Ohio sells bonds to pay for veteran bonuses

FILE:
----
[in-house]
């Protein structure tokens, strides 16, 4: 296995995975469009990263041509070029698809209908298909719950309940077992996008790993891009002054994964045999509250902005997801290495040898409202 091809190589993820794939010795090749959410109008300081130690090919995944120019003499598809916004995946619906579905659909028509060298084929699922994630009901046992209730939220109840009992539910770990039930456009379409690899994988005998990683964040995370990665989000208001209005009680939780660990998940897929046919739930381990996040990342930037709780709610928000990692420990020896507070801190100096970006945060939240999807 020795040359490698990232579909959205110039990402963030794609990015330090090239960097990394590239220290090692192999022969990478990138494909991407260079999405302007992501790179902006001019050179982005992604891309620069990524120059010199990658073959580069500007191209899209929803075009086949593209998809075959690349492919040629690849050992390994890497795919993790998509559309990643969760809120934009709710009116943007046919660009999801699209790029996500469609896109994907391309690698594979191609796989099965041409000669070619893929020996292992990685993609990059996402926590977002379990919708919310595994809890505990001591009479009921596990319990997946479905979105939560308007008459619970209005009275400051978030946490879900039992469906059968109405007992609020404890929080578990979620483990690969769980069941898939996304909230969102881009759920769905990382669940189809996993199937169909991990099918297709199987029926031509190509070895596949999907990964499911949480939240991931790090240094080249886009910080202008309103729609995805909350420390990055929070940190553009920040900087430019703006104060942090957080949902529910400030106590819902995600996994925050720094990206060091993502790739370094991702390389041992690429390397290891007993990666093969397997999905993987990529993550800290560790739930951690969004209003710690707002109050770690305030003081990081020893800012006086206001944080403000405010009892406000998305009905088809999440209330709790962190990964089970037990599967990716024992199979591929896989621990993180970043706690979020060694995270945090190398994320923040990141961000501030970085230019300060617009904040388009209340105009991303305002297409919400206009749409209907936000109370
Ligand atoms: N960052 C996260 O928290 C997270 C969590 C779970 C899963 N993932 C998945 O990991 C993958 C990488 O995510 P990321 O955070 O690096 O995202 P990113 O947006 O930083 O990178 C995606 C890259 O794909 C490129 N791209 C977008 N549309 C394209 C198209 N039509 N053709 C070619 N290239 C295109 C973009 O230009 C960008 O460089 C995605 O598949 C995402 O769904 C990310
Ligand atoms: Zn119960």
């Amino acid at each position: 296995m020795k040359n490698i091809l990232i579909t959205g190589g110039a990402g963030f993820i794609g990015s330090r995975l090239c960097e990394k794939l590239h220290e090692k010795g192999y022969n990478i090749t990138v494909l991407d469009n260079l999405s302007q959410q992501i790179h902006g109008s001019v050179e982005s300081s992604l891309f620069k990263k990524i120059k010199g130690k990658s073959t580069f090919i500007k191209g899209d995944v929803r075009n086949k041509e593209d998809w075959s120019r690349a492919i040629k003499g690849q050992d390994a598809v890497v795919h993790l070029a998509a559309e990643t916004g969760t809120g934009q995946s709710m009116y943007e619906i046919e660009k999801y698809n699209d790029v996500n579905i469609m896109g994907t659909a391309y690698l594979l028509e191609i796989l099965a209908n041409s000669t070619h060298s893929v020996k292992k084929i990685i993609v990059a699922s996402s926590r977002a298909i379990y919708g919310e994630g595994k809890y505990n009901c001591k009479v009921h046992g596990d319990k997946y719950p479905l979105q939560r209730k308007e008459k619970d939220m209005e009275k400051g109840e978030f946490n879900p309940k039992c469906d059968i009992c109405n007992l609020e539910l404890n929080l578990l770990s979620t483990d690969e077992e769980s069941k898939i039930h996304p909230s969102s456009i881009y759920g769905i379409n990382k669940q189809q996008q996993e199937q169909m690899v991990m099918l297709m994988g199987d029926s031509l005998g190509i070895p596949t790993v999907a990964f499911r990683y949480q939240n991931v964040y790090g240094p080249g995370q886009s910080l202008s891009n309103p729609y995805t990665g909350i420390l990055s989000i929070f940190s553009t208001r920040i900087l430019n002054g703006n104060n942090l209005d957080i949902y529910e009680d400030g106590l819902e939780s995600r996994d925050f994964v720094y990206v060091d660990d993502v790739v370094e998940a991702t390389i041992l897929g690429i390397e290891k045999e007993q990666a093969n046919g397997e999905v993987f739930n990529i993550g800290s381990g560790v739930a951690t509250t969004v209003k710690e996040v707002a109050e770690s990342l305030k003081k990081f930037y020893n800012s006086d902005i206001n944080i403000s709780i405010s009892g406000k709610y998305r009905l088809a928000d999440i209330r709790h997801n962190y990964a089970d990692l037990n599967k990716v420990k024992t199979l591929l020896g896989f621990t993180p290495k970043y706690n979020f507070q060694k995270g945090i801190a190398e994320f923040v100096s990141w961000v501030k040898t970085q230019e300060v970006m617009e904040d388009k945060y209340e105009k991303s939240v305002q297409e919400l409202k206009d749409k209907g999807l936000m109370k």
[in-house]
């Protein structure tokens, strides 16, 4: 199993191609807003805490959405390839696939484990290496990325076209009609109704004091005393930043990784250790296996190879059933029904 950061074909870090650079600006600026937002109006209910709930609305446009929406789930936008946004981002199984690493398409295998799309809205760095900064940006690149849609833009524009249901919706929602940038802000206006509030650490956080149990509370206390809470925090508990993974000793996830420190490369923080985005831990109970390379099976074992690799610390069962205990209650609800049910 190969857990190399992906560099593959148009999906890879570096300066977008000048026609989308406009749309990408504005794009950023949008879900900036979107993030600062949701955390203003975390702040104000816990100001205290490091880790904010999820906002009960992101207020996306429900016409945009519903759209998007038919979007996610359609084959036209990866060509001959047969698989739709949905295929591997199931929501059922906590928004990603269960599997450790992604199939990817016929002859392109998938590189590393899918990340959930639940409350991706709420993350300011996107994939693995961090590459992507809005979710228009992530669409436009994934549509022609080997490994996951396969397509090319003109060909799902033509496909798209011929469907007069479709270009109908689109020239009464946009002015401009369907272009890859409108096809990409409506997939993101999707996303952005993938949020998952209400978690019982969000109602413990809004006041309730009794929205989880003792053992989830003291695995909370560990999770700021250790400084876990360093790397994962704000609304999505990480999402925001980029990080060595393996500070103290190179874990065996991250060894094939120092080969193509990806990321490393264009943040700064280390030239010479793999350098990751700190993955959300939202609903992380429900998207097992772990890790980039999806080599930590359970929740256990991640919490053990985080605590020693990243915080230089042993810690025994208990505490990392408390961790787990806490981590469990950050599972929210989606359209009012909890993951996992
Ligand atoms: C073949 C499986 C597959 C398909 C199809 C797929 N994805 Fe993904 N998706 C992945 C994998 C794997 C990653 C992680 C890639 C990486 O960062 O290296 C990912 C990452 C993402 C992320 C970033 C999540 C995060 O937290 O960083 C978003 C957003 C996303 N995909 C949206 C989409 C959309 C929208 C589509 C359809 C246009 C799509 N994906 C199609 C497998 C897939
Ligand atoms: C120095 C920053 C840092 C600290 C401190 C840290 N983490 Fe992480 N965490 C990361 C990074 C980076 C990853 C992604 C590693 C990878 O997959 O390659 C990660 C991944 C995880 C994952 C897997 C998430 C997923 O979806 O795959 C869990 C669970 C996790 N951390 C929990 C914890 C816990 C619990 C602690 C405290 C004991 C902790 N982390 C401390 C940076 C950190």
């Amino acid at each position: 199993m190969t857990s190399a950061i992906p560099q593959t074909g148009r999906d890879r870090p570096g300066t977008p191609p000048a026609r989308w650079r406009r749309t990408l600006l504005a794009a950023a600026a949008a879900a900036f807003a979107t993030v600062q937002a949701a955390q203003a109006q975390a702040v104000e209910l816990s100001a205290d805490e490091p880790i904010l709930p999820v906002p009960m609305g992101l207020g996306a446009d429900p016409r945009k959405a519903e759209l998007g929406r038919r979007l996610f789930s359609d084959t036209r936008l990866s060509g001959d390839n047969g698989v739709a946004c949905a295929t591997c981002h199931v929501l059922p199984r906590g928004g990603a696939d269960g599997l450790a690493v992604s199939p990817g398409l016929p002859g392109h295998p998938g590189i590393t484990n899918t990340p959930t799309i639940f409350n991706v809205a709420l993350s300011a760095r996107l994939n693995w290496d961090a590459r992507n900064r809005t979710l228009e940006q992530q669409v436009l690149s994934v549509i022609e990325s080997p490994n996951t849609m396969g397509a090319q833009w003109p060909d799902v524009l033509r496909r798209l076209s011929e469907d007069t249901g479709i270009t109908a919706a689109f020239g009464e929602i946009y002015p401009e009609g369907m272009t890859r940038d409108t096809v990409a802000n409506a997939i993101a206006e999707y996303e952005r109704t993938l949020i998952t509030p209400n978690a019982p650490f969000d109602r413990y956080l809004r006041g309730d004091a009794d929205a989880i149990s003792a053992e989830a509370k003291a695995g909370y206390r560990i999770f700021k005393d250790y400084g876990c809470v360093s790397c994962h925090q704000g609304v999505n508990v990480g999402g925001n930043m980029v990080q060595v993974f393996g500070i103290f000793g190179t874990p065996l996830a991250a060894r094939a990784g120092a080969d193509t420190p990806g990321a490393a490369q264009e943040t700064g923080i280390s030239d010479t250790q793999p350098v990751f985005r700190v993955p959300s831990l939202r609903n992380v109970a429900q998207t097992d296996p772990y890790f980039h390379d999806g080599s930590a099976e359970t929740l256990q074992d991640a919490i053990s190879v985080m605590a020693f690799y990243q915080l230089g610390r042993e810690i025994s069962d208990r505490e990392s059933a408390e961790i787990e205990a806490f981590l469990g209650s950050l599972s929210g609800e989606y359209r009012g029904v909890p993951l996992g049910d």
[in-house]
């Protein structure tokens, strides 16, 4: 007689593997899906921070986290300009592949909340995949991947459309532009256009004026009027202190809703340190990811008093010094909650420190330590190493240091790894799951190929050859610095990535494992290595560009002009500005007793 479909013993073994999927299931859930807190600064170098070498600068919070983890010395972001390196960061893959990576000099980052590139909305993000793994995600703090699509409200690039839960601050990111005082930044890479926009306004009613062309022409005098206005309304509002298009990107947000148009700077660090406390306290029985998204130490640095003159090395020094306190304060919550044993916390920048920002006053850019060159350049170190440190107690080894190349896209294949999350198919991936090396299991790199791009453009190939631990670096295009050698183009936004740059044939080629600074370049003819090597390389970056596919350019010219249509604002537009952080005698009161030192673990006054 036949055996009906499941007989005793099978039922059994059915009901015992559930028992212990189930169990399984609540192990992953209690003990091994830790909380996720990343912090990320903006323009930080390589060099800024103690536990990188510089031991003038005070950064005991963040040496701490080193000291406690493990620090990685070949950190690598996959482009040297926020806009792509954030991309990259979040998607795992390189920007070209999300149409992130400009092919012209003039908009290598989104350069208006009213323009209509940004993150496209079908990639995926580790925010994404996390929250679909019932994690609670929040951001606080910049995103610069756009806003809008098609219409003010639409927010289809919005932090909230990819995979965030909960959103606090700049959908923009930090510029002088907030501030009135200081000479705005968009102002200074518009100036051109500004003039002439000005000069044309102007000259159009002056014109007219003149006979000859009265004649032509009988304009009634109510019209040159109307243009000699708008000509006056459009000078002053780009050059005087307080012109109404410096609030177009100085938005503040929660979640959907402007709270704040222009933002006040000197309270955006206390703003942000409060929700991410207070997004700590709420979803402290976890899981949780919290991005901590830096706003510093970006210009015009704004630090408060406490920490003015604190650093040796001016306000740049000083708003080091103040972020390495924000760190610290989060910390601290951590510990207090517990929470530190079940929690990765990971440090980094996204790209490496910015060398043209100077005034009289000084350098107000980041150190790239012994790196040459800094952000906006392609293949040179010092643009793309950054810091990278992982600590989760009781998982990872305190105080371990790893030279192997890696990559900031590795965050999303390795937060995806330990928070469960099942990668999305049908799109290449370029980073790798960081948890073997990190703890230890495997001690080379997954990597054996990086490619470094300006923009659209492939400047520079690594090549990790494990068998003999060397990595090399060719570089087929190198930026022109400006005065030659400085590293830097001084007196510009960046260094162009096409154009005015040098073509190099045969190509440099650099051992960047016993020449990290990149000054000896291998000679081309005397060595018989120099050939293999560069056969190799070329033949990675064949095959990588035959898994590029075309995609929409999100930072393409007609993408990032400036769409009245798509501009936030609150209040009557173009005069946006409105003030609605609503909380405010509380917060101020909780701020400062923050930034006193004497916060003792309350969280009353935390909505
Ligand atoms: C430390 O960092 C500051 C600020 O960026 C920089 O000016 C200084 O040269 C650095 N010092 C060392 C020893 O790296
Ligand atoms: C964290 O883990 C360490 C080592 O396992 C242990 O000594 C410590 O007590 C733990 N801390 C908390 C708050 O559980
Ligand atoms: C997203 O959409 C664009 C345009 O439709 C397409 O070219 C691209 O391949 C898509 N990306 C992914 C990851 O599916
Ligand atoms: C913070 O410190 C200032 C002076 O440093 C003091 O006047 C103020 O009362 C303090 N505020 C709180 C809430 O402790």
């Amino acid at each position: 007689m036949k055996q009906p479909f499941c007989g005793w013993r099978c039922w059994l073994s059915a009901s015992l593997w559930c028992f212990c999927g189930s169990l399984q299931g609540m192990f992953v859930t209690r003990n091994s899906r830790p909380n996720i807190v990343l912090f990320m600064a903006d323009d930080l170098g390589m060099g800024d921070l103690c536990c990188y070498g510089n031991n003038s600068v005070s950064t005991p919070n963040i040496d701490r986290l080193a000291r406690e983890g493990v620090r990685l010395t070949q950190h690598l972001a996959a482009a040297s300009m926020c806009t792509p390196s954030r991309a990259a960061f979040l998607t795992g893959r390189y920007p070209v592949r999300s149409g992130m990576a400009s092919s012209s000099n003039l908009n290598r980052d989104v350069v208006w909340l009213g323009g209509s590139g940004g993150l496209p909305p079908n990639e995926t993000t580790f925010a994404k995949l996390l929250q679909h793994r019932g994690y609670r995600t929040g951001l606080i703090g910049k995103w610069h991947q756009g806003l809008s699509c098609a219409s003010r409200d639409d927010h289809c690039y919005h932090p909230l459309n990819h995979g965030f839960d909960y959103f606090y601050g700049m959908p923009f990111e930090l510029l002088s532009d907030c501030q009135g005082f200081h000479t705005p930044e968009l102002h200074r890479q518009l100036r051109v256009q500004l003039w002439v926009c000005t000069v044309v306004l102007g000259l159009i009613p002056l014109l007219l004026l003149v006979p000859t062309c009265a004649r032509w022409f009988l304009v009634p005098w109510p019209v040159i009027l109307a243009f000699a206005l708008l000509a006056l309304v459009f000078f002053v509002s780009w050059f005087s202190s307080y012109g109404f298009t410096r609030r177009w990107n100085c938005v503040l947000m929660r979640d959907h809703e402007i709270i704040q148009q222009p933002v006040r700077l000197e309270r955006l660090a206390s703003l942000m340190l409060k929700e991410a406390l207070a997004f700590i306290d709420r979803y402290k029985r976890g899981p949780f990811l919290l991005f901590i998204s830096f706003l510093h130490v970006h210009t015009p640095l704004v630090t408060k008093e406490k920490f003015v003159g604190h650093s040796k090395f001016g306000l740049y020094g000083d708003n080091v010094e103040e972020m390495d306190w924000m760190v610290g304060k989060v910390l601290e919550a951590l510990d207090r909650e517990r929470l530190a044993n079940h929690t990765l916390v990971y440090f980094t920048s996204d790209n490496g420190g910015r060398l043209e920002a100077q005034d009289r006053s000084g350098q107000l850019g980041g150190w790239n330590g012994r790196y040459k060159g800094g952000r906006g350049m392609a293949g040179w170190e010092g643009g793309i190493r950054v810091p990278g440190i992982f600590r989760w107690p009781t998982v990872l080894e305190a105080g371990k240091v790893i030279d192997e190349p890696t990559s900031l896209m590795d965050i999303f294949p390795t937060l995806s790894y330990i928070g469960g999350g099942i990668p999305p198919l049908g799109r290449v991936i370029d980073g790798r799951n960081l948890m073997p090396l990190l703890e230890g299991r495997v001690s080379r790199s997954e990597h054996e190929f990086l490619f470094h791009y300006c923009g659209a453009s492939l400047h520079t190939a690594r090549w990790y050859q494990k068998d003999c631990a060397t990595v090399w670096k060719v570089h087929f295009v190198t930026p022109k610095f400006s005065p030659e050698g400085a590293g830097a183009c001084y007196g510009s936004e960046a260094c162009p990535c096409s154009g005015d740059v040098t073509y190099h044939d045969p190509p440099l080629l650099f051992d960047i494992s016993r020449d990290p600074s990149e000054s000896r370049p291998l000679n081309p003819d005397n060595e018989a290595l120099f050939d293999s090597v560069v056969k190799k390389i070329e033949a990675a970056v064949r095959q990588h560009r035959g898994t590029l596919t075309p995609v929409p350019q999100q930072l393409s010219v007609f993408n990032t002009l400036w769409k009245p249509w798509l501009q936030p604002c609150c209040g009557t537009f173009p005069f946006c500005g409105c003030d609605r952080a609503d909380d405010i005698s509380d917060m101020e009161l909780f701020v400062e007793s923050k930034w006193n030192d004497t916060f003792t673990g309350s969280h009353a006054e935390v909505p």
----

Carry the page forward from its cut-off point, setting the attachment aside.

COLUMBUS – Ohio would borrow $200 million to pay cash bonuses to veterans of the Persian Gulf, Afghanistan and Iraq wars under a plan approved yesterday. Gov. Ted Strickland, who vetoed a similar bill last year, is expected to sign the latest version because it pays for the bonuses by selling bonds instead of tapping the state’s rainy-day fund. The latest plan cleared the Democratic-controlled Ohio House in a 92-3 vote and gives veterans of the conflicts $100 for every month of service up to $1,000. The Senate approved the plan last month. Voters would still have to approve the measure on the November ballot because it would increase the state’s debt. House Republicans supported the plan yesterday, despite arguing that the bonuses should be paid for by using money the state already has. Ohio is facing a budget $7 billion deficit in its next two-year budget. ‘I believe that what we are asking here today is for the people of the state of Ohio to commit themselves to borrowing $200 million at a time when we don’t have the money to fund our own budget,’ said Rep. Gerald Stebelton, a Lancaster Republican who voted against the proposal. Strickland, a Democrat, has argued that the state historically uses bonds to pay for bonuses, including after both world wars, and the Vietnam and Korean wars. However, the rainy-day fund wasn’t an option then because it did not exist. The governor has proposed devoting nearly all of the $1 billion rainy-day fund to helping pay for the next two-year budget. Democrats said yesterday that using the rainy-day fund for veterans bonuses would have led to additional cuts in the upcoming budget, possibly preventing the state from continuing a tuition freeze at state colleges. Veterans of the Persian Gulf war would be eligible for bonuses until the end of 2013, while veterans of the Afghanistan and Iraq wars could get the bonuses up to three years after those conflicts end.